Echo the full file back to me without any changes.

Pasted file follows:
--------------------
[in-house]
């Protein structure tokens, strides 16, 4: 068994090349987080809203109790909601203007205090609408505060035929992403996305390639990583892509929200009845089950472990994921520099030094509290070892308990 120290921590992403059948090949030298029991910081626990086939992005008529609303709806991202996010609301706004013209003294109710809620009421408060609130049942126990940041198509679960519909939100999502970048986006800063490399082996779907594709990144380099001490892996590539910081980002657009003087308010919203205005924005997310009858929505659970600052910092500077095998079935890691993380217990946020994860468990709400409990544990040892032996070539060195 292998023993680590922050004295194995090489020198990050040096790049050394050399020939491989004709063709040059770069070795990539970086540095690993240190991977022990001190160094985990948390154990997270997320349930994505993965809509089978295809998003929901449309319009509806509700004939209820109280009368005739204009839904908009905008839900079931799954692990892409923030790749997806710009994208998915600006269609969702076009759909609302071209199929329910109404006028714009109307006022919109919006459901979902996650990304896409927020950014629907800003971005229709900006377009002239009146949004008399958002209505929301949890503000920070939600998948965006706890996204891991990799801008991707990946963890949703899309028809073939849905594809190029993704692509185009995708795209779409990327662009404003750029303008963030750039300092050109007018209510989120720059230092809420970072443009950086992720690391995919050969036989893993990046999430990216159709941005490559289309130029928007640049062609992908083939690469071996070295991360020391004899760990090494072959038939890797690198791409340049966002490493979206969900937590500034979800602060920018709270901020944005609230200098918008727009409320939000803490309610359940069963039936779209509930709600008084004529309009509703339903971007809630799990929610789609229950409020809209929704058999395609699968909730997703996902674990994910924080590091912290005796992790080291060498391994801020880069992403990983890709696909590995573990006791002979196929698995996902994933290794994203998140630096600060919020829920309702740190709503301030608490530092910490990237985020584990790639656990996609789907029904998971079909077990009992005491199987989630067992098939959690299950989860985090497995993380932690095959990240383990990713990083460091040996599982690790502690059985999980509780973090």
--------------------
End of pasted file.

[in-house]
């Protein structure tokens, strides 16, 4: 068994090349987080809203109790909601203007205090609408505060035929992403996305390639990583892509929200009845089950472990994921520099030094509290070892308990 120290921590992403059948090949030298029991910081626990086939992005008529609303709806991202996010609301706004013209003294109710809620009421408060609130049942126990940041198509679960519909939100999502970048986006800063490399082996779907594709990144380099001490892996590539910081980002657009003087308010919203205005924005997310009858929505659970600052910092500077095998079935890691993380217990946020994860468990709400409990544990040892032996070539060195 292998023993680590922050004295194995090489020198990050040096790049050394050399020939491989004709063709040059770069070795990539970086540095690993240190991977022990001190160094985990948390154990997270997320349930994505993965809509089978295809998003929901449309319009509806509700004939209820109280009368005739204009839904908009905008839900079931799954692990892409923030790749997806710009994208998915600006269609969702076009759909609302071209199929329910109404006028714009109307006022919109919006459901979902996650990304896409927020950014629907800003971005229709900006377009002239009146949004008399958002209505929301949890503000920070939600998948965006706890996204891991990799801008991707990946963890949703899309028809073939849905594809190029993704692509185009995708795209779409990327662009404003750029303008963030750039300092050109007018209510989120720059230092809420970072443009950086992720690391995919050969036989893993990046999430990216159709941005490559289309130029928007640049062609992908083939690469071996070295991360020391004899760990090494072959038939890797690198791409340049966002490493979206969900937590500034979800602060920018709270901020944005609230200098918008727009409320939000803490309610359940069963039936779209509930709600008084004529309009509703339903971007809630799990929610789609229950409020809209929704058999395609699968909730997703996902674990994910924080590091912290005796992790080291060498391994801020880069992403990983890709696909590995573990006791002979196929698995996902994933290794994203998140630096600060919020829920309702740190709503301030608490530092910490990237985020584990790639656990996609789907029904998971079909077990009992005491199987989630067992098939959690299950989860985090497995993380932690095959990240383990990713990083460091040996599982690790502690059985999980509780973090």